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VW Fuel-Cell APU with On-Board Reforming

Volkswagen has tapped IdaTech to design and manufacture an integrated fuel processor system operating on diesel fuel to be used in a fuel-cell-based Auxiliary Power Unit (APU). Fuel-cell APUs are of increasing interest for cars, vans and trucks that require a great deal of additional electricity (for communications, air conditioning and so on). Rather than burning gasoline or diesel to produce the power, the APU-enhanced vehicles rely on the electrical output of the fuel cell.

The fuel processor system apparently will become part of a demonstration project that VW is building using the T5 Transporter— a multipurpose van. In April of this year, the German state of Lower Saxony launched a fuel cell initiative at which VW showed an earlier version of the T5 equipped with a PEM (Proton Exchange Membrane) fuel cell APU using liquid hydrogen.

The Idatech fuel processor eliminates the need for a discrete hydrogen fuel source on the vehicle by providing on-board reforming of the primary fuel: diesel.


The IdaTech fuel processor (see schematic at right) first vaporizes the incoming diesel fuel in a combustion chamber. A catalyst then reforms the vaporized fuel into several gases, including hydrogen.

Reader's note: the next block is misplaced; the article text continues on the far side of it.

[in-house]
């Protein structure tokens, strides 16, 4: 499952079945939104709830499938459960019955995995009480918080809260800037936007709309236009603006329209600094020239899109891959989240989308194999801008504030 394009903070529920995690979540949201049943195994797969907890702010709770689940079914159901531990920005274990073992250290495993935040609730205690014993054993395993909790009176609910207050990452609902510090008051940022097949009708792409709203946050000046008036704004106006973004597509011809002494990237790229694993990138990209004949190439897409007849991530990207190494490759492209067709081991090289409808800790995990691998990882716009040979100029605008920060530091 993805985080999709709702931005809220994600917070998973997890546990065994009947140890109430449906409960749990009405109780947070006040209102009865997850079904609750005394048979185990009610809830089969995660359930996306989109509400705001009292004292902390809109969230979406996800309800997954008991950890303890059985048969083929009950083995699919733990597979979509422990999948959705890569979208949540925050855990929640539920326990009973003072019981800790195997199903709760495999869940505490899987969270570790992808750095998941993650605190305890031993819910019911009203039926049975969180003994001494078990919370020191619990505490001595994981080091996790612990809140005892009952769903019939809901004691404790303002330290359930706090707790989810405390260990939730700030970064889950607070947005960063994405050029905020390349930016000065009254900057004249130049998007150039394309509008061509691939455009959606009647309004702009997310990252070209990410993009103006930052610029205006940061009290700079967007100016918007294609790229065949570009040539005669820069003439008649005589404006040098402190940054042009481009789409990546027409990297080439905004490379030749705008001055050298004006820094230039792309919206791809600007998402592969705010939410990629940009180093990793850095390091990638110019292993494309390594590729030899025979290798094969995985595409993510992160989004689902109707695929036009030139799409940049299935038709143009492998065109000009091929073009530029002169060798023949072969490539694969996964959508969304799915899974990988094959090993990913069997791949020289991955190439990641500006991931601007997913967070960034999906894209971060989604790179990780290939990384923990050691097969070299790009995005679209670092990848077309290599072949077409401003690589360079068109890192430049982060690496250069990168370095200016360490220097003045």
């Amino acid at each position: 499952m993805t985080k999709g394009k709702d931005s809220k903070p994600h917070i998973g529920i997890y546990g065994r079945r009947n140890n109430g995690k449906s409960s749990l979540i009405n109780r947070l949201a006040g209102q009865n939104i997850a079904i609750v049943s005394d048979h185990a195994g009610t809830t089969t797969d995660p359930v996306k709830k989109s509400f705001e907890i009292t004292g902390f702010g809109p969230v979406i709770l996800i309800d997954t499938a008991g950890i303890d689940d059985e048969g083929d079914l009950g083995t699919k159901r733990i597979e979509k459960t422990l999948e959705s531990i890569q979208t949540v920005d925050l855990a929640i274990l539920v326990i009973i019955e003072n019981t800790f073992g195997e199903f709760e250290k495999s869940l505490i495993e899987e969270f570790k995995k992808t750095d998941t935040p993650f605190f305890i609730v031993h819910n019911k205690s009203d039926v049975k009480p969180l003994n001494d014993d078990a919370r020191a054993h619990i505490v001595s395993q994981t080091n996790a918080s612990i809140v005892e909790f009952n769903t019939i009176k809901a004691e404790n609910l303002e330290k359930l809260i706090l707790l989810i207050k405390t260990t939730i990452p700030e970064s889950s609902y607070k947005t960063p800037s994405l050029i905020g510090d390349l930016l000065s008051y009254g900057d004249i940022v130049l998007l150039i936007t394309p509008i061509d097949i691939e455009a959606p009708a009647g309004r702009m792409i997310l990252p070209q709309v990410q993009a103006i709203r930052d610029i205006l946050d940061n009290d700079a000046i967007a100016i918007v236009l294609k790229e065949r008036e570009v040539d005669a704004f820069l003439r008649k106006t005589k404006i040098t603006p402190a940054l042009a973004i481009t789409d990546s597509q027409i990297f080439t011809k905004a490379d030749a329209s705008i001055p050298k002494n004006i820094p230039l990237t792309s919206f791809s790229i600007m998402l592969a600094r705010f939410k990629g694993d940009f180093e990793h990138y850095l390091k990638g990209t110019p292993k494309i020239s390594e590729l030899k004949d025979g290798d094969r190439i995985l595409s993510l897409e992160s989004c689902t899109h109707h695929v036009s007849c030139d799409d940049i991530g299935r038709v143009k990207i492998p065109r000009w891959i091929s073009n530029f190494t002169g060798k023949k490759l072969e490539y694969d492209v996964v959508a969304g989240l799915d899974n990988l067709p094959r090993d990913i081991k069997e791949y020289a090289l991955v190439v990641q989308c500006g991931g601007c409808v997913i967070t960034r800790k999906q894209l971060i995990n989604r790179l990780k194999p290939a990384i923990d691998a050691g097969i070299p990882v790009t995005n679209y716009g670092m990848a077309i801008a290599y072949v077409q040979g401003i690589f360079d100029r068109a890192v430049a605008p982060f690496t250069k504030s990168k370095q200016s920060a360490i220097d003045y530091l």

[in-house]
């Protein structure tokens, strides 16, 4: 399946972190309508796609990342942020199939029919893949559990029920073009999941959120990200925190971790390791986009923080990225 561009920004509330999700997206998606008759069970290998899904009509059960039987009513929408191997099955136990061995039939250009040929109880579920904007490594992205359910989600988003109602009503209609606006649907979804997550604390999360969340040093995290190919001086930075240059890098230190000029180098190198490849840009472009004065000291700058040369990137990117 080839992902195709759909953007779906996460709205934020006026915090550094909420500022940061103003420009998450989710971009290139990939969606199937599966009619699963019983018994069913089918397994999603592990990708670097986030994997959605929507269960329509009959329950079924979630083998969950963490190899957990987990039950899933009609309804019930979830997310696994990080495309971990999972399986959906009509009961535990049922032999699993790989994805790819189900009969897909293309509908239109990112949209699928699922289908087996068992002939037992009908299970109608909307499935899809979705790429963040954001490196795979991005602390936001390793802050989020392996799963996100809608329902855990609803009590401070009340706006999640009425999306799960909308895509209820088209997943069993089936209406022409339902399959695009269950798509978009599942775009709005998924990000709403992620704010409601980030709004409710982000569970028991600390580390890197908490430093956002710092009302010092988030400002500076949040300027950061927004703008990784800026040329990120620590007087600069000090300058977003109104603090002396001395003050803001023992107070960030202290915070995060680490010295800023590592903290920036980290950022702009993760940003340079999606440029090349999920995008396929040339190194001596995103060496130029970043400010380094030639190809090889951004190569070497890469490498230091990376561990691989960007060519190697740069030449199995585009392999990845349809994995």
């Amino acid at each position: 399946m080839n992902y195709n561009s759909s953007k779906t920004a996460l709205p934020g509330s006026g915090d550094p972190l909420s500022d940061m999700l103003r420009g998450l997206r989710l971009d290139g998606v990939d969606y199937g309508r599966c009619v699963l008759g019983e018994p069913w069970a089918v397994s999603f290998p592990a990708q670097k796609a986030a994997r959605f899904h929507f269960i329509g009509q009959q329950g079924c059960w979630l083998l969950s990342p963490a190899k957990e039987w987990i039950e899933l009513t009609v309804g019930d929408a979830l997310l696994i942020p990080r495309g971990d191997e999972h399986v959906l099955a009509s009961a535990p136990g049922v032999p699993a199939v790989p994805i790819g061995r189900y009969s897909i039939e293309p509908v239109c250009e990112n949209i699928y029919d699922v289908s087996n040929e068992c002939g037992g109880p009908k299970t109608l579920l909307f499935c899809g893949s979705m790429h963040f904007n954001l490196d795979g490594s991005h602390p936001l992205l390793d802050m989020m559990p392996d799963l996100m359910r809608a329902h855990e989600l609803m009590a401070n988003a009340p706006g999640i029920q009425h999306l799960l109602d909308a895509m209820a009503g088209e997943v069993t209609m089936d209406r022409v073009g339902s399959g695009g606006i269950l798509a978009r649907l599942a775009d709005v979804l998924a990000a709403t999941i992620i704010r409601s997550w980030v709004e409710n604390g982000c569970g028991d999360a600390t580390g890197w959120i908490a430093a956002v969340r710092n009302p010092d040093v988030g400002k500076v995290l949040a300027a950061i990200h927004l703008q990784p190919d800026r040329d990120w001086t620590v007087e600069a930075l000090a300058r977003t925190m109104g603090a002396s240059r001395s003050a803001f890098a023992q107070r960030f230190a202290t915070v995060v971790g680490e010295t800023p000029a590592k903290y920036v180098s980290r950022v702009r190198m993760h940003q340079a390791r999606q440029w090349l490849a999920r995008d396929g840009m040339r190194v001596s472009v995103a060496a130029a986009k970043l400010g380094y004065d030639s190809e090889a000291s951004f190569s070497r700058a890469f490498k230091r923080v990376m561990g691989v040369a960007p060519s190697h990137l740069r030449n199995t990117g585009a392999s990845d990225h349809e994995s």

A palladium-alloy membrane then purifies the reformate by essentially passing through only hydrogen, which then feeds into the APU. The purifier also rejects trace contaminants such as sulfur compounds, unsaturated hydrocarbons, and amines. The separated impurities combine with ambient air and are fed back as fuel gas to the combustion chamber.

The resulting product hydrogen is typically greater than 99.95% pure, with <1 ppm CO and <1 ppb total sulfur compounds. Typical PEM fuel cells requires <10 ppm CO and <50 ppb total sulfur.

In the run up to hydrogen fuel vehicles, VW is concentrating on its diesel platforms and on synthetic biofuels as its primary approach to green cars. (An earlier post on a VW gas-hybrid test here.) The APU application of fuel cell technology is complementary to this approach.

Until such time as fuel cell technology has reached full maturity, Volkswagen is also using the synthetic bio-fuel SunFuel as part of its fuel strategy. We are convinced that the coming decades will see a co-existence of combustion engine and fuel cell and are therefore promoting both fuel cell technology and the development of new usage concepts for biomass.

Together with Swiss Paul Schere Institute (PSI), VW unveiled its first fuel cell car in November 2000, the Bora HyMotion. Fuelled by liquid hydrogen it has a top speed of 84 mph and a range of about 210 miles. Volkswagen has also been involved with the European Union funded CAPRI project to produce a methanol fuel cell vehicle.

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